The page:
sult. But they had no disposition to aid in the rearing up of a great republican nation; nor were they willing to see its settlements spreading over the western valley, and coming in juxtaposition with their own. While the inhabitants of Kentucky were few, and their ability to maintain themselves in the wilderness uncertain, these views were only incidentally developed in some of the negotiations of these powers with our government; but events occurred in the west, which at length produced more decisive action. In 1784, certain demonstrations on the part of the Indian tribes, induced a general belief in Kentucky, that an extensive league had been formed among the savages, with a view to a simultaneous attack of the settlements, at several different points; while the detention of the posts by the British, suggested the suspicion that they were acquainted with the design, and were about to aid in its execution. The population had now increased, but was widely scattered; and it was found more difficult to produce the concerted action required for the public defence, than formerly, when the number of people was small, and the leaders few. In this emergency, Colonel Logan, a distinguished pioneer, took upon himself the responsibility of calling a meeting of such citizens as might choose to attend, at Danville, for the purpose of devising means for the general security. The meeting was effected, and the result of the consultation was an unanimous opinion that the danger was imminent, and that the surest method of repelling the threatened mischief would be to anticipate the enemy, by attacking them in their own towns. But this conclusion led to another difficulty. There was no authority competent to order an expedition, to call out men, or to provide them with arms and ammunition. A few counties were organized, under the jurisdiction of Virginia; but the government of that state, or of the United States, only, could exercise a power sufficient for the emergency. A few years before, the voluntary action of an enterprising leader, with a few brave men, in defence of a settlement, was an every day occurrence; the number to be protected was small, the service brief, and the means easily controled. But now there was a wide territory exposed; the inhabitants were numerous, and some of them strangers to the rest; the proposed expedition was to carry them into the enemy's country, and detain them long from home; there was no magazine of arms, no ammunition, no money belonging to the public. The consequence was, that after coming to the determination that defensive measures were necessary, the meeting dispersed without making any military preparation. In the event, the alarm appears to have been groundless, for the Indians made no attack within that year. Another result, however, of much consequence, was produced by this meeting. The absolute necessity of a local government was made manifest; and resolutions were passed, recommending to the people the election of representatives, to meet in a convention to be held at Danville, in the December of the same year, to concert measures for the public defence. A convention was held accordingly, in which it was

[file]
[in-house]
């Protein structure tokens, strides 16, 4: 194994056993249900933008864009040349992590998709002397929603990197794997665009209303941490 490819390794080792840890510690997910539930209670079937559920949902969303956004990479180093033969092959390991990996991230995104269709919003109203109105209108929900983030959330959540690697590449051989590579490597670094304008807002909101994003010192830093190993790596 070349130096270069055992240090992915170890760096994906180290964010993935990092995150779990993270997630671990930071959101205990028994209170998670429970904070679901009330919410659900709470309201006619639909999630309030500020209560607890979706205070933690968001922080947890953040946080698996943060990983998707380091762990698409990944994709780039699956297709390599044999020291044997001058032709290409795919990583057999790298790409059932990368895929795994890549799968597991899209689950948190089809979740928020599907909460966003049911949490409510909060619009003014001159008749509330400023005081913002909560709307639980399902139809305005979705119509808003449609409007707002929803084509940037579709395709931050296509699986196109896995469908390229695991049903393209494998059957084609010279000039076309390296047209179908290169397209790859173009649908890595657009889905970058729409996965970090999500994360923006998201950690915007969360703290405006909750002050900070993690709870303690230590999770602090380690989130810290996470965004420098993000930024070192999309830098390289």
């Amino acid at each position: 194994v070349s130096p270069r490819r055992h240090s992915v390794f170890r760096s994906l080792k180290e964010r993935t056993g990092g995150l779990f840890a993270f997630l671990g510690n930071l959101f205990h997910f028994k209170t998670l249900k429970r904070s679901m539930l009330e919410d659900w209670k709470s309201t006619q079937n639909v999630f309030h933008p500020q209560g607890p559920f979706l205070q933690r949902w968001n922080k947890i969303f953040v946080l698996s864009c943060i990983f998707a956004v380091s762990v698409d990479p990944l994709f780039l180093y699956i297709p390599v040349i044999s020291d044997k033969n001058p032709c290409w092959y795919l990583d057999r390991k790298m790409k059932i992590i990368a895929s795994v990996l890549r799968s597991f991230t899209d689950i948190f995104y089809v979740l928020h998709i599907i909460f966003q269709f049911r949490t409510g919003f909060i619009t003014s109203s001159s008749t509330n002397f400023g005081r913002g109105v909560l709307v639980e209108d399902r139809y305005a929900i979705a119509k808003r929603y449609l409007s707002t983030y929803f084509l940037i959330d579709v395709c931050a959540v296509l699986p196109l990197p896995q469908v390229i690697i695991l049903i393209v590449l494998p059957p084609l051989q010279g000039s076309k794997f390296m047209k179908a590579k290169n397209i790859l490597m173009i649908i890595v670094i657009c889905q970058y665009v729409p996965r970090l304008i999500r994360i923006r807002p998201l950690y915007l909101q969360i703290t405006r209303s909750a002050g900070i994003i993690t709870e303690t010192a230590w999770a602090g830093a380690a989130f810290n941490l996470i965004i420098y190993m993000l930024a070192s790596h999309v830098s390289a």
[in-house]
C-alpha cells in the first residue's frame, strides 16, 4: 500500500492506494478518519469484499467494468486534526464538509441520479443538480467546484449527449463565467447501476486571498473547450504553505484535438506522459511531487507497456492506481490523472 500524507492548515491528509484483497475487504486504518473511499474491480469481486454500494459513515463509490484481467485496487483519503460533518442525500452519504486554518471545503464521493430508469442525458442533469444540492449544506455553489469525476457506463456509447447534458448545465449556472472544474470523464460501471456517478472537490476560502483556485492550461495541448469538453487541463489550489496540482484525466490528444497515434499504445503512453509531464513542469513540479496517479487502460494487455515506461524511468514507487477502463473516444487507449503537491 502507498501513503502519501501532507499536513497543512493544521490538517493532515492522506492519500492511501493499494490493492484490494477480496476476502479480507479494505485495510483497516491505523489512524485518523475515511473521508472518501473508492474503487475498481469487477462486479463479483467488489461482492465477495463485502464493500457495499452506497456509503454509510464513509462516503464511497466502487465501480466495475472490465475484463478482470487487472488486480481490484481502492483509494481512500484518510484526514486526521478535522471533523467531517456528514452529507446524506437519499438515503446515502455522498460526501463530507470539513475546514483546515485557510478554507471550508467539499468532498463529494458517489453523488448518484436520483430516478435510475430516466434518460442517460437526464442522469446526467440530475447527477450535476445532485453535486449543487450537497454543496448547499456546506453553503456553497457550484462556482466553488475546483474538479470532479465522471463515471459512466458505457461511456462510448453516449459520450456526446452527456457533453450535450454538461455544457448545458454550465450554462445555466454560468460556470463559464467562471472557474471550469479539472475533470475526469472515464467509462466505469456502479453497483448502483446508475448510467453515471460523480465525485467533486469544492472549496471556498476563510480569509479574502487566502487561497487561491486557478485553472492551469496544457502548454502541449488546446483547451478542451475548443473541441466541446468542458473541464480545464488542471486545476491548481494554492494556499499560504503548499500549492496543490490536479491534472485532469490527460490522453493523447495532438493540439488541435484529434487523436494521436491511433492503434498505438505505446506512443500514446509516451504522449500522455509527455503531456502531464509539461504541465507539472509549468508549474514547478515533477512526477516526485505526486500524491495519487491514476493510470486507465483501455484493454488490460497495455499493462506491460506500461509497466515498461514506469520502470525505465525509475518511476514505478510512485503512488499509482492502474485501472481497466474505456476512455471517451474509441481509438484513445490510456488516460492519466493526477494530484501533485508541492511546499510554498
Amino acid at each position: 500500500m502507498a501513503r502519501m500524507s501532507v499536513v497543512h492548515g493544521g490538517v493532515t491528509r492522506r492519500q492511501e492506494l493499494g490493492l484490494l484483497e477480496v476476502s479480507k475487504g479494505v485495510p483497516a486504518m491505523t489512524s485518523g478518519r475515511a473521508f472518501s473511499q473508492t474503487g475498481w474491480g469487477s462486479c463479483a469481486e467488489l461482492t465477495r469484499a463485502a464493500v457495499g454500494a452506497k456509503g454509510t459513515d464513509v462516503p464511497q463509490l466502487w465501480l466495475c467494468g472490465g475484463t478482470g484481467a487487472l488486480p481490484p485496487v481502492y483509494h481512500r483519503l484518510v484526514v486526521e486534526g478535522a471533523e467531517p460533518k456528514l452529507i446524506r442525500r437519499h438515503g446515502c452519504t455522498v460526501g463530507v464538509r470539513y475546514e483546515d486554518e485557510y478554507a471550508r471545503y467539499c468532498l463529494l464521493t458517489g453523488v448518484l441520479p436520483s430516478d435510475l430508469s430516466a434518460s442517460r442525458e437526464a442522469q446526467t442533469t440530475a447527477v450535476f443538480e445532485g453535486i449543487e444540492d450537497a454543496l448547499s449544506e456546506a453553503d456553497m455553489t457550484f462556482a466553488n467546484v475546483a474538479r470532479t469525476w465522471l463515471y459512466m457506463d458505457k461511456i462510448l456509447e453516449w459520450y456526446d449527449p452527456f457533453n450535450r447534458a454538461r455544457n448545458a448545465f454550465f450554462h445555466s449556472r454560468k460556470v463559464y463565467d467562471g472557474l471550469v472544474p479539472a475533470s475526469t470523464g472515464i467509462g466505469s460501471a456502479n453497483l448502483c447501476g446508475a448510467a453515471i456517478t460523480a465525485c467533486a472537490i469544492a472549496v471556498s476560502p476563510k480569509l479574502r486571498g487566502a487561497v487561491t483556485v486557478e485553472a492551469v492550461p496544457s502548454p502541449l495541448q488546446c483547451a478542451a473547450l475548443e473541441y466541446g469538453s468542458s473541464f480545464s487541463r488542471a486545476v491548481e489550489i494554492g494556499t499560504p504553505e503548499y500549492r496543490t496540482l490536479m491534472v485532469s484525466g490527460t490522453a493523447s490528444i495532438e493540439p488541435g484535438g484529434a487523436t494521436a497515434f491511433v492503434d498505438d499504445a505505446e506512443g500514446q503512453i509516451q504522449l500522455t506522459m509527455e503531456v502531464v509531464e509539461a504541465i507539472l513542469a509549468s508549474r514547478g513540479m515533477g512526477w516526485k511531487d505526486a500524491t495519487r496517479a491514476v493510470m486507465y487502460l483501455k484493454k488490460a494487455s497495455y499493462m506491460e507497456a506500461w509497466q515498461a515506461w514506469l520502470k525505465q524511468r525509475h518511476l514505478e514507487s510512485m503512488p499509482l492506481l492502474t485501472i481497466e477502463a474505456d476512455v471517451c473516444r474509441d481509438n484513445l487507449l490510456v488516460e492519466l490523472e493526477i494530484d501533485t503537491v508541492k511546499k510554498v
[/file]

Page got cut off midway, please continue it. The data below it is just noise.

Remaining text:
resolved, to petition the legislature of Virginia, to sanction the erection of the district of Kentucky into a separate state. There was some difference of opinion in relation to the expediency of this measure; it was opposed by some, out of mere attachment for Virginia, by others, from a disrelish for a change, which might produce unforeseen embarrassments, and by many, who dreaded a separation from the parent state, as a sure forerunner of separation from the Union. The distant and detached position of these settlements, has already been alluded to; they were divided from the Atlantic states by mountains, over which it was not deemed practicable to carry roads sufficiently good for the purposes of commerce, while on the west they were hemmed in by an enemy, from whom they must defend themselves by their own unassisted valor. Their dependence upon the Union, seemed to be but nominal; it gave them no strength, and afforded them no protection. They were now beginning to raise produce for exportation, without any prospect of a market for its disposal. The only natural outlet, the river Mississippi, was in the possession of a foreign government, which denied them the right of navigating that stream; while the American government, having no power of coercion, and little national influence, seemed both unable and indisposed, to secure for its citizens in the west, by negotiation or otherwise, the advantages of that navigation. With these, and other latent causes of discontent, there soon grew up a variety of opinions, and several distinct parties; one advocating the erec